As Kate wrote about in this post, an important part of our stay in Prague in 2010-11 was Vašek Vacek. Part of it was that he was instrumental in making some connections that helped get us over there. And once we were there, he provided a range of companionship and hospitality.
A few days ago I saw a poster in the metro for a performance Thursday at the State Opera, the one of Prague's 3 opera houses that I had not yet been to. So I sent Vašek a text to see if he were interested in going. He was, and called back suggesting as well that I join him at a small cafe for some music the night before. Which I did, and which was tonight.
Šalmovská literární kavárna (Šalmovská Literary Cafe) is a small place that holds about 50 people. It's tucked away on a side street half a block off of a major thoroughfare near Charles Square. Tonight was a French evening. A woman who teaches at a French "gymnasium" in Prague, and who has a wonderful voice, held forth with Edith Piaf and other chansons, accompanied by a relaxed piano player. In between songs there were humorous readings about winter in Czech (with one in Slovak), some translated from Peter Mayes.
As the singer was making her way to the stage, Vašek asked her if she knew any songs in English, since there was an American in the audience. She only knew a couple of lines, but she was very good-natured about him importuning her.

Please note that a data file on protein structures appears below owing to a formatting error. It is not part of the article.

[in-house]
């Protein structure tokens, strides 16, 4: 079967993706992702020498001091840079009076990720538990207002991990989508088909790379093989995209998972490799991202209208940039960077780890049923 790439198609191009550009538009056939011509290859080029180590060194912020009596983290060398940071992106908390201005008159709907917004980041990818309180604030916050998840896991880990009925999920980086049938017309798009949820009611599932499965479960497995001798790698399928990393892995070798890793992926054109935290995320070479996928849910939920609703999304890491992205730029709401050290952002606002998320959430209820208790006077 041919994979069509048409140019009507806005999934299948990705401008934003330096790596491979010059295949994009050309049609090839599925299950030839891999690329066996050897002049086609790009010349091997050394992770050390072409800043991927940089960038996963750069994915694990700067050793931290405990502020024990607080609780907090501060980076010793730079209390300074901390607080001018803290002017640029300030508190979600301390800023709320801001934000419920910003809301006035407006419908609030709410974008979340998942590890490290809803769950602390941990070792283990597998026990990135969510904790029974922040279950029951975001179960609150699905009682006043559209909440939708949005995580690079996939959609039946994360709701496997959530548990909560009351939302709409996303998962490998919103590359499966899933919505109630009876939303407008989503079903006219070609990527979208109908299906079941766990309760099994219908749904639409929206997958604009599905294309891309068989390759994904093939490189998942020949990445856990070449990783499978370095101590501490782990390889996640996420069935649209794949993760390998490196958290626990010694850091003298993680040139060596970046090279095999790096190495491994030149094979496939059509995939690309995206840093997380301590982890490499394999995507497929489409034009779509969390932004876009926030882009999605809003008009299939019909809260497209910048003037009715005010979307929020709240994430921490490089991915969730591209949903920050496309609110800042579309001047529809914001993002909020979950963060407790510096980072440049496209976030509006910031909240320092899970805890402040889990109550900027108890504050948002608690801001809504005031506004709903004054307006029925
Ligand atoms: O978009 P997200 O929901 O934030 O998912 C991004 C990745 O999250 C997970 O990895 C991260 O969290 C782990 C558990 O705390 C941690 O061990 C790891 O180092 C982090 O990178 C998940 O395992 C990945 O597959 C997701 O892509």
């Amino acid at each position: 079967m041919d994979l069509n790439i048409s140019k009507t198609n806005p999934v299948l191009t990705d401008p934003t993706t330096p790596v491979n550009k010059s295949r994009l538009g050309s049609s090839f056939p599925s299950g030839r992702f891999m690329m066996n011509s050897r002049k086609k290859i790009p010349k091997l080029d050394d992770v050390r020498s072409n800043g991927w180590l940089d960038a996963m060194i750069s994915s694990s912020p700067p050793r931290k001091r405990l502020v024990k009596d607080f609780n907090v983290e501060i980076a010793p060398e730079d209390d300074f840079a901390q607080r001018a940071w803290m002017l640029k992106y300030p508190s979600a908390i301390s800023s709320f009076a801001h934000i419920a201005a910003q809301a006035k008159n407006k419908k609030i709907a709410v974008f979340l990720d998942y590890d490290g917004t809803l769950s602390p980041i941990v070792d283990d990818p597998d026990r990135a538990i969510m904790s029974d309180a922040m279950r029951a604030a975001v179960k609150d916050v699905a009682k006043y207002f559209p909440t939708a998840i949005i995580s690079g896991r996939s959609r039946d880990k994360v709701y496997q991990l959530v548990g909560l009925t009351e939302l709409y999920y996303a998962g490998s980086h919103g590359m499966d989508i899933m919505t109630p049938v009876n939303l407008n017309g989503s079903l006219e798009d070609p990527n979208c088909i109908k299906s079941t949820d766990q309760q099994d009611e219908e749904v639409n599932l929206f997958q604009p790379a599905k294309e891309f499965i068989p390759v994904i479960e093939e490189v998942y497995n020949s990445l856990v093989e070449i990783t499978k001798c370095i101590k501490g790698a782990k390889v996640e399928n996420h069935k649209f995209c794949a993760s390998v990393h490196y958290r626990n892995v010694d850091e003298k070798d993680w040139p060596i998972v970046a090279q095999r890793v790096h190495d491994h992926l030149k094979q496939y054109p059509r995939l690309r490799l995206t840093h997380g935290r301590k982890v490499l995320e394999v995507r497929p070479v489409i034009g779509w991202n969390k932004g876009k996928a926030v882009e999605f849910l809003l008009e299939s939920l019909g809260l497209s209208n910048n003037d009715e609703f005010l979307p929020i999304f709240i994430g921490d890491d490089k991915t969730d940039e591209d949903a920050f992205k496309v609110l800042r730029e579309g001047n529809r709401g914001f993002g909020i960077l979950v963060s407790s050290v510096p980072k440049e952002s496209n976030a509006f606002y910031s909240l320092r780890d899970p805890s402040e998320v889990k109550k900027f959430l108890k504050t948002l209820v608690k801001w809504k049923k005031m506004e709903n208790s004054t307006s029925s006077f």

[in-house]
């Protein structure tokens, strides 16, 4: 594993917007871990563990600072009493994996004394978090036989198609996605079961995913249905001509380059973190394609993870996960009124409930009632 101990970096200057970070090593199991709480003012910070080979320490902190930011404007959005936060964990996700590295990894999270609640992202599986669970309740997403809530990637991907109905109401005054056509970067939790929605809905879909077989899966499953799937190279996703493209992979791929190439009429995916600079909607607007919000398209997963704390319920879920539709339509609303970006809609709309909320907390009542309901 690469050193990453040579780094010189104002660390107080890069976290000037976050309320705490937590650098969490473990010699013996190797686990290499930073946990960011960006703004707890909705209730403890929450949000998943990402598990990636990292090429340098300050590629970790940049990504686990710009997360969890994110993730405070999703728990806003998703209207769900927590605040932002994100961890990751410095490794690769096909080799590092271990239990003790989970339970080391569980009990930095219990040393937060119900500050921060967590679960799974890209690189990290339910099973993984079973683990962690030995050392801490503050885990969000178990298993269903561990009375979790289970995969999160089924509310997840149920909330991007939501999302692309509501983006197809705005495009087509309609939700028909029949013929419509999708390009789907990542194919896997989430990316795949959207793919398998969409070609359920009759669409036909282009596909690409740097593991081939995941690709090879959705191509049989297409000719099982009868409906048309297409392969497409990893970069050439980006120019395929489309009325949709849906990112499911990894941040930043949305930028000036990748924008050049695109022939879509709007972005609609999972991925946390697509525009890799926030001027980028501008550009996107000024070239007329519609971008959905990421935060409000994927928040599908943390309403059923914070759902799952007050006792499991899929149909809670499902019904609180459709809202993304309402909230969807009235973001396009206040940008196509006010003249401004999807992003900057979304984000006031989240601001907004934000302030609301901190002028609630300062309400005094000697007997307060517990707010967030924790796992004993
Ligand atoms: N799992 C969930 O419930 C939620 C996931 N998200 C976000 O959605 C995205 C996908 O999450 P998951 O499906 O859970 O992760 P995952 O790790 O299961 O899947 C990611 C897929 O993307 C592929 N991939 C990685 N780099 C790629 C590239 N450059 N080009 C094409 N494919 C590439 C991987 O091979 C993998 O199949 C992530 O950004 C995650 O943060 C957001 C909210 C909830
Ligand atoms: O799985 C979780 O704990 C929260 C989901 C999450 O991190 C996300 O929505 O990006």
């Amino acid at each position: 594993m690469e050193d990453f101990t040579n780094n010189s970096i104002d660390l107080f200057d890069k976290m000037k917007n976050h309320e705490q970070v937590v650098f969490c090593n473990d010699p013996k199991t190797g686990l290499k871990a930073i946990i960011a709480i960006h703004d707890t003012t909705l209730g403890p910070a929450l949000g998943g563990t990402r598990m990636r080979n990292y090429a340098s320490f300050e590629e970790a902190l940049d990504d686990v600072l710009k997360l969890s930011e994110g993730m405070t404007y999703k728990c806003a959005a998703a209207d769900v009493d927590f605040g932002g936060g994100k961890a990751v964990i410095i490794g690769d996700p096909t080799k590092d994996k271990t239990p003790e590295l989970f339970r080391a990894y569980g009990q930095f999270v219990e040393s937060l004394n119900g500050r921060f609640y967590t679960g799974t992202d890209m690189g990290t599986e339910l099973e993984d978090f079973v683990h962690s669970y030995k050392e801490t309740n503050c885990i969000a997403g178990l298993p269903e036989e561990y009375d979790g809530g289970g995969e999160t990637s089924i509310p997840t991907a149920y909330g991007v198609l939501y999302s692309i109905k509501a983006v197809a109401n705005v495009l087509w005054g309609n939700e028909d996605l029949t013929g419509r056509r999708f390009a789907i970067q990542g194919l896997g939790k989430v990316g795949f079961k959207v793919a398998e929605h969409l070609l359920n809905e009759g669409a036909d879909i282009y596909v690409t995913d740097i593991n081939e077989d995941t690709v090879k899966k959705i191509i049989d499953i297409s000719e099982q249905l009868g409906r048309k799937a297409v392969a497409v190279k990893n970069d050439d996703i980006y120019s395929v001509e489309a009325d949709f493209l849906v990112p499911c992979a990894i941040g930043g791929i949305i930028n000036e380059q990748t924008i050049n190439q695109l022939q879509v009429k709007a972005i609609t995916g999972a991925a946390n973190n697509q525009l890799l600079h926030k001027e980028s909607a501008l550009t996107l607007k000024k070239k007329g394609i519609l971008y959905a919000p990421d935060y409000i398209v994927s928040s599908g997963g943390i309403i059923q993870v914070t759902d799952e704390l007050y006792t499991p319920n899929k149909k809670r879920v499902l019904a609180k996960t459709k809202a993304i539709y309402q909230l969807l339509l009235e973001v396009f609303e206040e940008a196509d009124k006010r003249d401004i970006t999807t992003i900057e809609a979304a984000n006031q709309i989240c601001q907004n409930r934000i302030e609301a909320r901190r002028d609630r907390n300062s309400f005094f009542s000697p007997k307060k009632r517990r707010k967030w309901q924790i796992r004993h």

Towards the end of the first set, she called up a clarinetist, whom she introduced as a fellow with both God-given talent and good looks. He told about how he was heading to city hall the next day to deal with a fine. He and his buddies had been out playing on the street, and they hadn't wrapped it up right at 9pm, so the police had come through to disperse the crowd and fine the musicians. "But we resisted them."
"How did you resist them?"
"By not paying."
So now they have a bigger fine for having resisted a police order.
After some more banter with the clarinetist, the singer said that, in honor of the American guest in the audience, they'd do a song about Armstrong. The tune turned out to be "Let my people go," with French words from which I got roughly "Louis" and "Armstrong." Then the clarinetist and pianist did something loosely inspired by "Summertime," and the set was over.
Neither Vašek nor I could stay late, so we left at the break, but not before Vašek had chatted with the clarinetist and gotten his card.
Off we went into the city's drizzle. Another thoroughly enjoyable evening.
Thank you, Vašek!